One trillion dollars in added revenue over the “plausible baseline” is very different from $1 trillion in added revenue relative to a baseline that assumes all of the Bush tax cuts become permanent — including those for people who make over $250,000 a year.  The $1 trillion in revenues in the $4 trillion deficit-reduction plan that Speaker Boehner walked away from used this lower revenue baseline.  Thus, the $1 trillion in revenue increases in that plan would not produce the same overall level of revenue as the $1 trillion in the Gang of Six plan.  Measured against the same baseline as the Gang of Six, Bowles-Simpson, and Obama budget, the failed $4 trillion plan would generate only about $300 billion in added revenue (because $700 billion in “savings” from letting the upper-income tax cuts expire was already in the baseline).

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More About Robert Greenstein

Robert Greenstein

Greenstein is the founder and President of the Center on Budget and Policy Priorities. You can follow him on Twitter @GreensteinCBPP.

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6 Comments Add Yours ↓

Comments are listed in reverse chronological order.

  1. James E. #
    1

    What I noticed in the plan by the Gang of Six is what baseline will be used to calculate the reduction along with increase in revenue. In the end it will be based on what is agreed by the parties involved better known as the devil is in the detail. The S-B plan would have been a better option but both sides have have used this a framework toward what both sides wanted to achieve.

  2. Lehorn #
    2

    What exactly is “plausible base line”. Do they have a number or in this case, numbers?

  3. 3

    I have read before, via Ezra Klein, that Obama’s April plan included more revenue than the plan he was negotiating w/ Boehner – presumably because, as explained here, it was calculating additional revenue on top of the enhanced baseline. In the plan outline published on whitehouse.gov, however, I can’t see any evidence of that: the plan calls for $4 trillion in deficit reduction, with 1/4 (coming from increased revenue, and it proposes both letting the Bush cuts for the top 2% expire and instituting vaguely defined tax reform that would reduce tax expenditures. Since Bowles-Simpson style reform would render the Bush cuts moot, lowering all marginal rates while reducing expenditures, it’s not clear how sunsetting the Bush cuts for the top 2% and engaging in tax reform would interact. At least, it’s not clear in the outline published on the White House site. at http://goo.gl/5Lx14 : is there a more detailed outline available elsewhere?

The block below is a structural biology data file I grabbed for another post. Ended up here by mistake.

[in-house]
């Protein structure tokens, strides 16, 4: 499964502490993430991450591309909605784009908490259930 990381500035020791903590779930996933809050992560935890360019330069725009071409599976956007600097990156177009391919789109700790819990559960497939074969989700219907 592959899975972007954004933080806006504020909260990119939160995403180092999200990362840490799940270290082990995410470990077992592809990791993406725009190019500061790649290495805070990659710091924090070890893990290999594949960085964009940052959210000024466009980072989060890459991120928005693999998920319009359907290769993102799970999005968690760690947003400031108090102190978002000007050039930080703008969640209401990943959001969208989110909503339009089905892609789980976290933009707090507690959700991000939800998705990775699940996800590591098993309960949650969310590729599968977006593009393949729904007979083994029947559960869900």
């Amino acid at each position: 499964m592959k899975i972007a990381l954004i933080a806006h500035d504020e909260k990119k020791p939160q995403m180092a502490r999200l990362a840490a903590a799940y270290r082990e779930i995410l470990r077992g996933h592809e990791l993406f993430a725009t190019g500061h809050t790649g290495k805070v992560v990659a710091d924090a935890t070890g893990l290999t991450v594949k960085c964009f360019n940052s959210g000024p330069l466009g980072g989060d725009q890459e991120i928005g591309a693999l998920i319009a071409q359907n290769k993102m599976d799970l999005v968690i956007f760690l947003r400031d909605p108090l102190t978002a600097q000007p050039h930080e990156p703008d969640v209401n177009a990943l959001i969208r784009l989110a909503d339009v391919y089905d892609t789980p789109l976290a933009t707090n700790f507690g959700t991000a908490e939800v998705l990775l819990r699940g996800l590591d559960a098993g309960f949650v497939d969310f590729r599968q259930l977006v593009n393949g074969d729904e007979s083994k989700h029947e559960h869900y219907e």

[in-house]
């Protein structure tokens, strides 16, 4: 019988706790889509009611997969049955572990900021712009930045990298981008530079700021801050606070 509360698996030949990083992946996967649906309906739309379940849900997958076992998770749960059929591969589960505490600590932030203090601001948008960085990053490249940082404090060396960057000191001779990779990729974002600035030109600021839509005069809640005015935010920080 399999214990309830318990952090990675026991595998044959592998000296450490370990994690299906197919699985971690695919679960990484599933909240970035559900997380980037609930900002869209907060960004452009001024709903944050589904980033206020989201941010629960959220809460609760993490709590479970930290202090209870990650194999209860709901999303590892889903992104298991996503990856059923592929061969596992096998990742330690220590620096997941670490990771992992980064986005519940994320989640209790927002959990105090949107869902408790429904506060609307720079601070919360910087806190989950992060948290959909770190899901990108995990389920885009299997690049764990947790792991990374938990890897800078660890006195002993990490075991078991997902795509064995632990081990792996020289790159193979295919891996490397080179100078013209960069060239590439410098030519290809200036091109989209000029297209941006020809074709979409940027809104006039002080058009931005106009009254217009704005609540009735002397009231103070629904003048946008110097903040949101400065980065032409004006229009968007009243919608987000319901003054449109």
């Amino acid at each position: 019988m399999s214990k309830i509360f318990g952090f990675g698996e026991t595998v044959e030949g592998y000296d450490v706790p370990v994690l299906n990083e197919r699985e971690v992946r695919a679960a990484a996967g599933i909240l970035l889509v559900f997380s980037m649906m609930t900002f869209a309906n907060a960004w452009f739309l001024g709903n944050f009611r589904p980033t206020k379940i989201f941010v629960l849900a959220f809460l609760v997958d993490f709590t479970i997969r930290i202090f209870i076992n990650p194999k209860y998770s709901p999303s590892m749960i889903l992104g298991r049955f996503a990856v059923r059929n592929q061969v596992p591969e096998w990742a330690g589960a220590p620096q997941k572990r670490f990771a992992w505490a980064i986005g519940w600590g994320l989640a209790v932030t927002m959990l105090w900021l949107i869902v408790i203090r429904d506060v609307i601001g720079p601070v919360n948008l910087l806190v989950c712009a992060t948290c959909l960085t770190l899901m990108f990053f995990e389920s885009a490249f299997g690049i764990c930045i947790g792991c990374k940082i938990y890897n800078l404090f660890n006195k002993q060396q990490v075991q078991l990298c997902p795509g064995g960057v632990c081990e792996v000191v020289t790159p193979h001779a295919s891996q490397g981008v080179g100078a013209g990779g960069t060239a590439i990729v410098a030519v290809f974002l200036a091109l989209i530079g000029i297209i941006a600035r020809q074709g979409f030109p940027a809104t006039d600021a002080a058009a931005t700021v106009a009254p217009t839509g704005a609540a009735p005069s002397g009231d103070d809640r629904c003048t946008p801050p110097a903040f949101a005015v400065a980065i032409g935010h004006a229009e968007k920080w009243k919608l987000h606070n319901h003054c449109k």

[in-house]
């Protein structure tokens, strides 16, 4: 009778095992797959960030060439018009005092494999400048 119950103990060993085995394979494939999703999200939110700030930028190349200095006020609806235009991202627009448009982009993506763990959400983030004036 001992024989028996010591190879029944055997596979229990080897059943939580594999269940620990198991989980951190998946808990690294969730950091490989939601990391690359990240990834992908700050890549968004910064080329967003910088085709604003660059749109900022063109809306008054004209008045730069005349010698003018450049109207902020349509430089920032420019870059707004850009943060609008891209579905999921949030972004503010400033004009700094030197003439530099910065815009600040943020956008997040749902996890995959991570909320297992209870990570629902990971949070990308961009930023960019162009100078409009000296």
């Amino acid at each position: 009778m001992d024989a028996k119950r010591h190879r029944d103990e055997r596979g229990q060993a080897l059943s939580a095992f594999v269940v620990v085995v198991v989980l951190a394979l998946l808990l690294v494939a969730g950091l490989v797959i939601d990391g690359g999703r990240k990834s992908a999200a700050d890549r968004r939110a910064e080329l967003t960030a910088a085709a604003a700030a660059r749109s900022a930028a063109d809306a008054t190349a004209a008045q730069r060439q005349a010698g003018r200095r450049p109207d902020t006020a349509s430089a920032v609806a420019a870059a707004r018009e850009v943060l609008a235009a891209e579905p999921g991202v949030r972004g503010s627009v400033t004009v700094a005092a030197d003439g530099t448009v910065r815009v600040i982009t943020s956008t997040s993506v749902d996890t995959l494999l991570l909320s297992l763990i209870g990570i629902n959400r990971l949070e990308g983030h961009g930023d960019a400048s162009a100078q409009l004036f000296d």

4. Faith #
    4

    I’m confused — how do the Bush tax cuts expire for $250,000 and over if the top tax rate is 29%? I suck at math — I need help here.

    • James E. #
      5

      The way the it is currently in place (until the end of 2012 when it is was originally to expire at the end of 2010) the top rate is 36%. If the Bush tax cut expired, the rate will revert to the Clinton rate which was 39.6% along with the elimination of the 10% bracket, and changes in the capital gains.

      Obama has decided let the top rate revert as planned while keeping the rate for other brackets in the same bracket.

      The question remains what will be the decided point of the tax rate or vague tax reform will result in the negotiation.

  5. K Anderson #
    6

    Thank you– Quite helpful-
    K-